‘Difficult’ 11-Hour Talks Led to Ceasefire Agreement, Mnatsakanyan Says

Foreign Minister Zohrab Mnatsakanyan at the ceasefire talks in Moscow on Oct. 9

Foreign Minister Zohrab Mnatsakanyan at the ceasefire talks in Moscow on Oct. 9

Foreign Minister Zohrab Mnatsakanyan at the ceasefire talks in Moscow on Oct. 9

Foreign Minister Zohrab Mnatsakanyan said the 11-hour negotiations that led to an agreement on a humanitarian ceasefire on Friday were “rather difficult.”

For observers and reporters covering Mnatsakanyan’s talks with his Azerbaijani and Russian counterparts—Jeyhun Bayramov and Sergei Lavrov—were akin to waiting for the white smoke that signals the election of a pope in the Vatican.

Speaking to Armenia’s Channel 1 television station early Saturday morning Moscow time, Mnatsakanyan said that “the priority objective was to reach a situation whereby we would be able to put an end to this aggression.”

“The aggression in this case was unique because Azerbaijan’s actions were paired with overt and strong support from Turkey and with the involvement of international terrorist syndicates. In fact, our compatriots in Nagorno Karabakh were fighting in rather unique conditions, when in addition to Azerbaijan there was such a strong attack with the involvement of such forces,” Mnatsakanyan said.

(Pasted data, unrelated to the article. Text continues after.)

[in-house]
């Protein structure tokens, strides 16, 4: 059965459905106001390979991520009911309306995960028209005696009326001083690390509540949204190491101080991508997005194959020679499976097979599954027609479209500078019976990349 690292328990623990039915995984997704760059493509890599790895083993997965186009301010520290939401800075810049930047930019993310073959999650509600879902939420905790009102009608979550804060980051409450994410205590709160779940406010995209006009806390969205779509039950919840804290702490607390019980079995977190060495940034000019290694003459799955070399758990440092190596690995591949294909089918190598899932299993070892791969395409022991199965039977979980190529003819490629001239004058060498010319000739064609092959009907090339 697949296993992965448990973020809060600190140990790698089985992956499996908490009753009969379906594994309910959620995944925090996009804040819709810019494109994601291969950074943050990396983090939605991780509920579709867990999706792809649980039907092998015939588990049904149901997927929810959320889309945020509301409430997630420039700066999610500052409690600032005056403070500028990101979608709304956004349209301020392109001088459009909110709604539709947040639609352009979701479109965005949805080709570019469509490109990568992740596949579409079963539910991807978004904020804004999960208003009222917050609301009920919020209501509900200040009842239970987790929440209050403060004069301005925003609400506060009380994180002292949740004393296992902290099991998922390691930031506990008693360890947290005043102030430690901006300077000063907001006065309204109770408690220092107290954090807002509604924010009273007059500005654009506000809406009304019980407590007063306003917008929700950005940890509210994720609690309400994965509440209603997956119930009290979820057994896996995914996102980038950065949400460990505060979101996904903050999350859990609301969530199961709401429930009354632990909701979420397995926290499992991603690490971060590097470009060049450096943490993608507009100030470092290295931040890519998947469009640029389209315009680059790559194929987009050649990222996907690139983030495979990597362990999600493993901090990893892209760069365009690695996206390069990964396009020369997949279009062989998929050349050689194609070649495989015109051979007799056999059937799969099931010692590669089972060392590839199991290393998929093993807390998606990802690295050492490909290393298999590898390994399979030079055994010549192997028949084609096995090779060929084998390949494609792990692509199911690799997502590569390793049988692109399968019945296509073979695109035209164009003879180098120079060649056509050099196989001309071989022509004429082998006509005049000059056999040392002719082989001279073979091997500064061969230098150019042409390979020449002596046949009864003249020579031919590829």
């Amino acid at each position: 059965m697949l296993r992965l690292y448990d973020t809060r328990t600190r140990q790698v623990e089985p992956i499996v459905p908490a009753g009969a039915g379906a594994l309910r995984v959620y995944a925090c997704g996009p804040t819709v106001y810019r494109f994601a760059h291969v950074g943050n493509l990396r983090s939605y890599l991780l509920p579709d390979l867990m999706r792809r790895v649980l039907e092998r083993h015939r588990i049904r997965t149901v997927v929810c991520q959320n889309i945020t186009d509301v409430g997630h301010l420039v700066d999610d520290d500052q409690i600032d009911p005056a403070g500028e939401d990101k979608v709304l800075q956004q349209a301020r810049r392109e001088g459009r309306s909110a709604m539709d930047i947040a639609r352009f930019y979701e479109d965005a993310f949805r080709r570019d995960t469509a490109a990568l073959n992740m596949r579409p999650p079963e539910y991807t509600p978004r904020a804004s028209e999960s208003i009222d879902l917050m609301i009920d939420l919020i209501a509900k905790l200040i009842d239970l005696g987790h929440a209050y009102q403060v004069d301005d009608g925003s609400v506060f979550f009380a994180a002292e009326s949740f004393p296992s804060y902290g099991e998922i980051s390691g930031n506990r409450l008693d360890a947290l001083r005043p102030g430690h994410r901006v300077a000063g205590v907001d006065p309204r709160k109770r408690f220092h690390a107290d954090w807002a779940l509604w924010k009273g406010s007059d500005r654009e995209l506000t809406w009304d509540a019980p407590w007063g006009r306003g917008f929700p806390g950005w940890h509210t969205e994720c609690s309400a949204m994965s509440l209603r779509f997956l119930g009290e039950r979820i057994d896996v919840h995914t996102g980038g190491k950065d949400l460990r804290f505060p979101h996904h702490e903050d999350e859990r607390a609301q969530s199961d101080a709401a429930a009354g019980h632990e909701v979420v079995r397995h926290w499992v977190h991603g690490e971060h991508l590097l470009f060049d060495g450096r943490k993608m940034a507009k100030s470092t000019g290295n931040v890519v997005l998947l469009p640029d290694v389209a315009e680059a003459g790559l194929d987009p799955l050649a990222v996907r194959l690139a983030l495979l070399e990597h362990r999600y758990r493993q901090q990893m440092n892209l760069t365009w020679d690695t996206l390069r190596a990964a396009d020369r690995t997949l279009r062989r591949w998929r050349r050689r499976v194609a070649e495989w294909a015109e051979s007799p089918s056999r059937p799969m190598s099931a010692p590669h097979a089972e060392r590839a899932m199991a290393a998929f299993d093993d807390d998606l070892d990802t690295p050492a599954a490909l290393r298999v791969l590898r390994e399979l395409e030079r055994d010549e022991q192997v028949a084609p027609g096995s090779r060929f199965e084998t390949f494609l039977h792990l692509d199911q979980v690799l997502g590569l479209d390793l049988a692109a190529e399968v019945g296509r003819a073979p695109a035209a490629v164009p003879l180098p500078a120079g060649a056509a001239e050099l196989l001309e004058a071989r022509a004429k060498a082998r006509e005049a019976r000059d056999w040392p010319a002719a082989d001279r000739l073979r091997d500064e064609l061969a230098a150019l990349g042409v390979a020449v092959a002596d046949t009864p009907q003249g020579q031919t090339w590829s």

He said that the situation in the region remains fragile and that it was necessary to come to a ceasefire agreement, which had become a serious challenge for the region—first and foremost for Artsakh.

“Speaking about any kind of progress without putting an end to this situation would certainly be impossible. What we were able to achieve during the rather lengthy negotiations is that we needed a ceasefire to stop this atrocity, this war,” said Mnatsakanyan.

Only after strengthening the ceasefire can there be discussion on the conflict settlement, said Mnatsakanyan who said it was important to reaffirm that the negotiations would continue in the same format with the mediation of the OSCE Minsk Group co-chairs, which has been “the internationally recognized platform for the negotiations and the peace process.”

Mnatsakanyan stressed that any other power, namely Turkey, cannot have any role in this, he said pointing out that “the first objective is to end this crisis.”

The security of the people of Artsakh has been and continues to remain a priority for Armenia in the negotiation process. To that end, Mnatsakanyan said, recognizing the Artsakh people’s right to self-determination will allow them to “live freely and determine their own fate as a unit that is recognized by all as an independent state.”

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